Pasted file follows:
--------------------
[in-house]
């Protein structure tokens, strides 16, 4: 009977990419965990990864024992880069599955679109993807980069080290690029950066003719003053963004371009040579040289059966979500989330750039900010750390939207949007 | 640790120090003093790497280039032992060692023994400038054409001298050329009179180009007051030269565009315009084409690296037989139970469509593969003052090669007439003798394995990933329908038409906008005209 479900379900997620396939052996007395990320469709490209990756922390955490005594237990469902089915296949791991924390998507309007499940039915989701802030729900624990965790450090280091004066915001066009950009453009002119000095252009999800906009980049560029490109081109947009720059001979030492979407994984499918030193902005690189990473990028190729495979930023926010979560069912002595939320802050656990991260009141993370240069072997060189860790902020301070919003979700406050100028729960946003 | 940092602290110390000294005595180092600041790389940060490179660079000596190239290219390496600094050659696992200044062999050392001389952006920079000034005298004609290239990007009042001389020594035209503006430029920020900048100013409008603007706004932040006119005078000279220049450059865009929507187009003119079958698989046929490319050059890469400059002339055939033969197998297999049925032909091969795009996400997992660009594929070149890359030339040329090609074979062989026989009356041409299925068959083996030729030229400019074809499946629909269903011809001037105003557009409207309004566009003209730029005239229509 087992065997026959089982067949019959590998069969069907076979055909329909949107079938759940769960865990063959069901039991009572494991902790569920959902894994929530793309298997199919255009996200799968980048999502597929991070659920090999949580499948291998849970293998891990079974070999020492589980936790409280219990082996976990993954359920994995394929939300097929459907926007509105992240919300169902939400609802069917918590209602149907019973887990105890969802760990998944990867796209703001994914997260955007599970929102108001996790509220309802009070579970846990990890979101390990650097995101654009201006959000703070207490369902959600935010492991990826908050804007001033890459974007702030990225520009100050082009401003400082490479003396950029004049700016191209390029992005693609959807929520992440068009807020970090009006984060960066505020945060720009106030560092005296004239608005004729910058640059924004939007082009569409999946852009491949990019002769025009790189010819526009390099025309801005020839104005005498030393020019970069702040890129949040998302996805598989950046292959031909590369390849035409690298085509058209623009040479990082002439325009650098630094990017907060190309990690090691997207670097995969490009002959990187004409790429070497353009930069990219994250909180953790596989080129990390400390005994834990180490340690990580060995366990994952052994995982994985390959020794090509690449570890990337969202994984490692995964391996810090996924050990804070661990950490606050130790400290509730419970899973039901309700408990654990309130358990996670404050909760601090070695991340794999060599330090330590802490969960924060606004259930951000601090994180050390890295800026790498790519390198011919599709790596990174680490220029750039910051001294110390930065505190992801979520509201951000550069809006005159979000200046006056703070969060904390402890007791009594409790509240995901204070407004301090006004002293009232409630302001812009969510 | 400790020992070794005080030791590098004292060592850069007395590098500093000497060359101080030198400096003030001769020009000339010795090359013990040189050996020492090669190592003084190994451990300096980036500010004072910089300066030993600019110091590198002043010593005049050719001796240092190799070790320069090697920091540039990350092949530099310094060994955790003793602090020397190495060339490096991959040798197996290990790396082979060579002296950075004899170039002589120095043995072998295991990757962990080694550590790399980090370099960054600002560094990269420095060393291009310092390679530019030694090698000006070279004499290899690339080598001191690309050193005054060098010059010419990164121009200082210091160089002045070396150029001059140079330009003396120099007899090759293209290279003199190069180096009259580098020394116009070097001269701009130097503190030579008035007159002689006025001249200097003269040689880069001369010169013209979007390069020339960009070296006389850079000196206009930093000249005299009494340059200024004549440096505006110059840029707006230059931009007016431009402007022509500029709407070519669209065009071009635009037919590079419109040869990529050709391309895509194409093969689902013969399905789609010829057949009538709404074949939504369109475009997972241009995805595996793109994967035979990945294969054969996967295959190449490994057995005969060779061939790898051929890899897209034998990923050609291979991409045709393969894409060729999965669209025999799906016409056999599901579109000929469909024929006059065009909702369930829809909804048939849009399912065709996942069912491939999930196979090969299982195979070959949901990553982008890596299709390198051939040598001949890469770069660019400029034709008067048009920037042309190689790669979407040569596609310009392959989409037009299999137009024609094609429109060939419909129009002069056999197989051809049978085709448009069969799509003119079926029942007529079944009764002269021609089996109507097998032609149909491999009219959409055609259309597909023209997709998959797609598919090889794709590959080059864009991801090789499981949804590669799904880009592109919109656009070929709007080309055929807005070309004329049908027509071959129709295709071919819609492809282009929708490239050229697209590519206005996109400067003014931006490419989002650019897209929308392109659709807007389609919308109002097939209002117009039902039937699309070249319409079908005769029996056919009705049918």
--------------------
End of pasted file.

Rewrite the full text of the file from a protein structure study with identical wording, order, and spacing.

[in-house]
């Protein structure tokens, strides 16, 4: 009977990419965990990864024992880069599955679109993807980069080290690029950066003719003053963004371009040579040289059966979500989330750039900010750390939207949007 | 640790120090003093790497280039032992060692023994400038054409001298050329009179180009007051030269565009315009084409690296037989139970469509593969003052090669007439003798394995990933329908038409906008005209 479900379900997620396939052996007395990320469709490209990756922390955490005594237990469902089915296949791991924390998507309007499940039915989701802030729900624990965790450090280091004066915001066009950009453009002119000095252009999800906009980049560029490109081109947009720059001979030492979407994984499918030193902005690189990473990028190729495979930023926010979560069912002595939320802050656990991260009141993370240069072997060189860790902020301070919003979700406050100028729960946003 | 940092602290110390000294005595180092600041790389940060490179660079000596190239290219390496600094050659696992200044062999050392001389952006920079000034005298004609290239990007009042001389020594035209503006430029920020900048100013409008603007706004932040006119005078000279220049450059865009929507187009003119079958698989046929490319050059890469400059002339055939033969197998297999049925032909091969795009996400997992660009594929070149890359030339040329090609074979062989026989009356041409299925068959083996030729030229400019074809499946629909269903011809001037105003557009409207309004566009003209730029005239229509 087992065997026959089982067949019959590998069969069907076979055909329909949107079938759940769960865990063959069901039991009572494991902790569920959902894994929530793309298997199919255009996200799968980048999502597929991070659920090999949580499948291998849970293998891990079974070999020492589980936790409280219990082996976990993954359920994995394929939300097929459907926007509105992240919300169902939400609802069917918590209602149907019973887990105890969802760990998944990867796209703001994914997260955007599970929102108001996790509220309802009070579970846990990890979101390990650097995101654009201006959000703070207490369902959600935010492991990826908050804007001033890459974007702030990225520009100050082009401003400082490479003396950029004049700016191209390029992005693609959807929520992440068009807020970090009006984060960066505020945060720009106030560092005296004239608005004729910058640059924004939007082009569409999946852009491949990019002769025009790189010819526009390099025309801005020839104005005498030393020019970069702040890129949040998302996805598989950046292959031909590369390849035409690298085509058209623009040479990082002439325009650098630094990017907060190309990690090691997207670097995969490009002959990187004409790429070497353009930069990219994250909180953790596989080129990390400390005994834990180490340690990580060995366990994952052994995982994985390959020794090509690449570890990337969202994984490692995964391996810090996924050990804070661990950490606050130790400290509730419970899973039901309700408990654990309130358990996670404050909760601090070695991340794999060599330090330590802490969960924060606004259930951000601090994180050390890295800026790498790519390198011919599709790596990174680490220029750039910051001294110390930065505190992801979520509201951000550069809006005159979000200046006056703070969060904390402890007791009594409790509240995901204070407004301090006004002293009232409630302001812009969510 | 400790020992070794005080030791590098004292060592850069007395590098500093000497060359101080030198400096003030001769020009000339010795090359013990040189050996020492090669190592003084190994451990300096980036500010004072910089300066030993600019110091590198002043010593005049050719001796240092190799070790320069090697920091540039990350092949530099310094060994955790003793602090020397190495060339490096991959040798197996290990790396082979060579002296950075004899170039002589120095043995072998295991990757962990080694550590790399980090370099960054600002560094990269420095060393291009310092390679530019030694090698000006070279004499290899690339080598001191690309050193005054060098010059010419990164121009200082210091160089002045070396150029001059140079330009003396120099007899090759293209290279003199190069180096009259580098020394116009070097001269701009130097503190030579008035007159002689006025001249200097003269040689880069001369010169013209979007390069020339960009070296006389850079000196206009930093000249005299009494340059200024004549440096505006110059840029707006230059931009007016431009402007022509500029709407070519669209065009071009635009037919590079419109040869990529050709391309895509194409093969689902013969399905789609010829057949009538709404074949939504369109475009997972241009995805595996793109994967035979990945294969054969996967295959190449490994057995005969060779061939790898051929890899897209034998990923050609291979991409045709393969894409060729999965669209025999799906016409056999599901579109000929469909024929006059065009909702369930829809909804048939849009399912065709996942069912491939999930196979090969299982195979070959949901990553982008890596299709390198051939040598001949890469770069660019400029034709008067048009920037042309190689790669979407040569596609310009392959989409037009299999137009024609094609429109060939419909129009002069056999197989051809049978085709448009069969799509003119079926029942007529079944009764002269021609089996109507097998032609149909491999009219959409055609259309597909023209997709998959797609598919090889794709590959080059864009991801090789499981949804590669799904880009592109919109656009070929709007080309055929807005070309004329049908027509071959129709295709071919819609492809282009929708490239050229697209590519206005996109400067003014931006490419989002650019897209929308392109659709807007389609919308109002097939209002117009039902039937699309070249319409079908005769029996056919009705049918």